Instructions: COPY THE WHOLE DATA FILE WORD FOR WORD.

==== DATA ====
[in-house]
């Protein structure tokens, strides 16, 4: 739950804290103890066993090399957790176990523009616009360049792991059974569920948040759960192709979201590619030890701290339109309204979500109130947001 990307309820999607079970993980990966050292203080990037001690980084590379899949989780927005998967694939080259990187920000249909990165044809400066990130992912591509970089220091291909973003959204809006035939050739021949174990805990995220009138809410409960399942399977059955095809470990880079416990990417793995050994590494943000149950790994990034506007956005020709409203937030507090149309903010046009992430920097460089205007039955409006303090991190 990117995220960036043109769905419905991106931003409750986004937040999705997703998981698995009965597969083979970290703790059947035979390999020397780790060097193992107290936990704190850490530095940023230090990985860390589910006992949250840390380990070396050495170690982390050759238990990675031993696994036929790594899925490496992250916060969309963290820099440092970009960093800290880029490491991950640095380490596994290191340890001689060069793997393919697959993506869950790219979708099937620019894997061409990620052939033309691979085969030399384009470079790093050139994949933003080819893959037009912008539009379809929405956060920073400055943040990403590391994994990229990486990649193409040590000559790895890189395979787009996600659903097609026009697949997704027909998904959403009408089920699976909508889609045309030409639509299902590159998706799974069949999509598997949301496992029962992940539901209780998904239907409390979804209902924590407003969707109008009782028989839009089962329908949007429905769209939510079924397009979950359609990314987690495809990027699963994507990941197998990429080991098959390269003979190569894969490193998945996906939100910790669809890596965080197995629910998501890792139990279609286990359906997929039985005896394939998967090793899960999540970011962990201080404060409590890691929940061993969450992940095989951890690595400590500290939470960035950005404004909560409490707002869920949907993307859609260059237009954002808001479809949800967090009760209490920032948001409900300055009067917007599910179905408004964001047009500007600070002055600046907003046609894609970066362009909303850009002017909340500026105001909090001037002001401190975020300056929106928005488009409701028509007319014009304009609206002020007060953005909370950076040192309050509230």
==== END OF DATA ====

[in-house]
């Protein structure tokens, strides 16, 4: 739950804290103890066993090399957790176990523009616009360049792991059974569920948040759960192709979201590619030890701290339109309204979500109130947001 990307309820999607079970993980990966050292203080990037001690980084590379899949989780927005998967694939080259990187920000249909990165044809400066990130992912591509970089220091291909973003959204809006035939050739021949174990805990995220009138809410409960399942399977059955095809470990880079416990990417793995050994590494943000149950790994990034506007956005020709409203937030507090149309903010046009992430920097460089205007039955409006303090991190 990117995220960036043109769905419905991106931003409750986004937040999705997703998981698995009965597969083979970290703790059947035979390999020397780790060097193992107290936990704190850490530095940023230090990985860390589910006992949250840390380990070396050495170690982390050759238990990675031993696994036929790594899925490496992250916060969309963290820099440092970009960093800290880029490491991950640095380490596994290191340890001689060069793997393919697959993506869950790219979708099937620019894997061409990620052939033309691979085969030399384009470079790093050139994949933003080819893959037009912008539009379809929405956060920073400055943040990403590391994994990229990486990649193409040590000559790895890189395979787009996600659903097609026009697949997704027909998904959403009408089920699976909508889609045309030409639509299902590159998706799974069949999509598997949301496992029962992940539901209780998904239907409390979804209902924590407003969707109008009782028989839009089962329908949007429905769209939510079924397009979950359609990314987690495809990027699963994507990941197998990429080991098959390269003979190569894969490193998945996906939100910790669809890596965080197995629910998501890792139990279609286990359906997929039985005896394939998967090793899960999540970011962990201080404060409590890691929940061993969450992940095989951890690595400590500290939470960035950005404004909560409490707002869920949907993307859609260059237009954002808001479809949800967090009760209490920032948001409900300055009067917007599910179905408004964001047009500007600070002055600046907003046609894609970066362009909303850009002017909340500026105001909090001037002001401190975020300056929106928005488009409701028509007319014009304009609206002020007060953005909370950076040192309050509230």